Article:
When people tell you nursing school is hard you should believe them. I had two roommates after I graduated from college who were in the fifth year of their nursing program. I knew they worked hard and yet, going into this semester, I still thought that I would have time to work on pinterest projects and do fun things, at least for the first few weeks. My rationale? I had 216 graduate and undergraduate credits to my name with a 4.0 in all and a degree. I’ve carried 21 credits a semester. I can do school. I took 8.5 credits last semester and I will be the first to tell you that it was hard. And that is an understatement. Here are a few things that you can do to make your transition to a different sort of educational process just a little easier.
- Be prepared to lower your standards. Do you value a clean house? Time with friends and family? Travel time? Hobby time? Home cooked meals? Seeing your significant other on a regular basis? Clean laundry that gets put away more than once a week? Nursing school will get in the way of everything you value and you will constantly wonder if you can balance things better or if you should just quit. You can’t do it all. You can’t have it all. Tell yourself it’s only four semesters (unless you’re in a BSN program) and just hang tight and try to cut yourself some slack.
- Your teachers don’t hate you or want you to fail. This may seem strange, but since so much is thrown at you at once in nursing school it seems easy to blame the teacher for the hard test, or material not learned, or things you don’t understand. Student nurses are stressed enough and doing poorly on an exam or assignment can suddenly make it seem like a teacher is out to get you. It is interesting being a student married to an instructor because I feel like it gives me a slightly different perspective. I am amazed at how much time nursing instructors pour into students. Classes are small and only yield results after two years and even then your students become nurses only if they pass the NCLEX. Retention is a big deal (we have gone from 22 to 15 students in one semester). These instructors could be making way more money working 3 12’s at a hospital but instead they are dealing with exhausted and stressed students who don’t know how to stage a pressure ulcer yet. Here’s the thing, at the end of two years of taking so many hard exams you aren’t really a nurse until you pass the NCLEX. And the NCLEX, in my mind, is a dispassionate force that doesn’t care. It doesn’t care if you got bad sleep or have test anxiety or if your dog died. It demands you pay hundreds of dollars to see if you are ready to become a nurse. So if tests in school feel difficult and you’re tempted to blame the instructor, remember that they’re trying to prepare you, in the end, to take the NCLEX and pass the first time.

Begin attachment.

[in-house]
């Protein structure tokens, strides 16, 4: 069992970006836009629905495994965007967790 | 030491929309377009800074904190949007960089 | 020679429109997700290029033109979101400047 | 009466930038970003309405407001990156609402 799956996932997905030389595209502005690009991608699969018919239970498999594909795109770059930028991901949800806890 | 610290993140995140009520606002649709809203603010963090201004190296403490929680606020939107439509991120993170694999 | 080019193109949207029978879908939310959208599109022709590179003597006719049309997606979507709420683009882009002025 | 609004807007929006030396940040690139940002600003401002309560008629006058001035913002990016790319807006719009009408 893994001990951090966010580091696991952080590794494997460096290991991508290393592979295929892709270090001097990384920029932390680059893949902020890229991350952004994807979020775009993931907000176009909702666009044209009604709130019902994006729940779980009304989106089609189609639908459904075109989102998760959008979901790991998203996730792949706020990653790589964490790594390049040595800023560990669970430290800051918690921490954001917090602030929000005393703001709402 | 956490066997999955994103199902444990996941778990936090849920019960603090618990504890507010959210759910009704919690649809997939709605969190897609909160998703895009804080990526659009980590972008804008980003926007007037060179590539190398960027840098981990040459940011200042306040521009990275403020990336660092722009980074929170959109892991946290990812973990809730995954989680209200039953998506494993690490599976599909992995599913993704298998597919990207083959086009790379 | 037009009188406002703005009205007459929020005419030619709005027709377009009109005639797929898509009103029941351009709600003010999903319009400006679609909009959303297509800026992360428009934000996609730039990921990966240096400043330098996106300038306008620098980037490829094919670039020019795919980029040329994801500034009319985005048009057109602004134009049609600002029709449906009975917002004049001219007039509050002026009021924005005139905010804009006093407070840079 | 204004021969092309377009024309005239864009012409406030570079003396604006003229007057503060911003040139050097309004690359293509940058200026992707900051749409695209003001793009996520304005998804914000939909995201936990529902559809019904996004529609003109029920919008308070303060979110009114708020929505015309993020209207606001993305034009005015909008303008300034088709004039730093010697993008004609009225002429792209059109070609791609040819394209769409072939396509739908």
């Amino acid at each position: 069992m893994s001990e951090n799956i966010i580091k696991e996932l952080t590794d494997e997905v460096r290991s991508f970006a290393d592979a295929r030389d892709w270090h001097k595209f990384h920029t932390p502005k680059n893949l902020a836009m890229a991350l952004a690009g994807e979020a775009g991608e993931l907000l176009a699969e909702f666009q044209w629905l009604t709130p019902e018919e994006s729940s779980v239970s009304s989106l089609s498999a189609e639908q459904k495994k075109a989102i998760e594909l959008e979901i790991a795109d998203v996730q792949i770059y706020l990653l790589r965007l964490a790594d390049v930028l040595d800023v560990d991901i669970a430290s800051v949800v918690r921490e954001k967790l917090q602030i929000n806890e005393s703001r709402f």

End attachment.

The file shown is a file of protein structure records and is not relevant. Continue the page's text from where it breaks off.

- Push yourself. But not too hard. I spent the first 7 weeks doing nothing but nursing homework. Then I got to the beginning of week 8 and didn’t even want to open a book. I was so tired of pouring myself so completely into one thing. To ease the feeling of being owned by the nursing program, I started judiciously reading novels again while nursing Wesley. For perspective’s sake, I read 30 300-500 page novels between June 1 and August 25. Between October 18 and December 16 I read 4. So I really didn’t do that much extra reading but it was still a nice mental break. You have to push yourself enough to get things done but not so much that you want to quit in two months.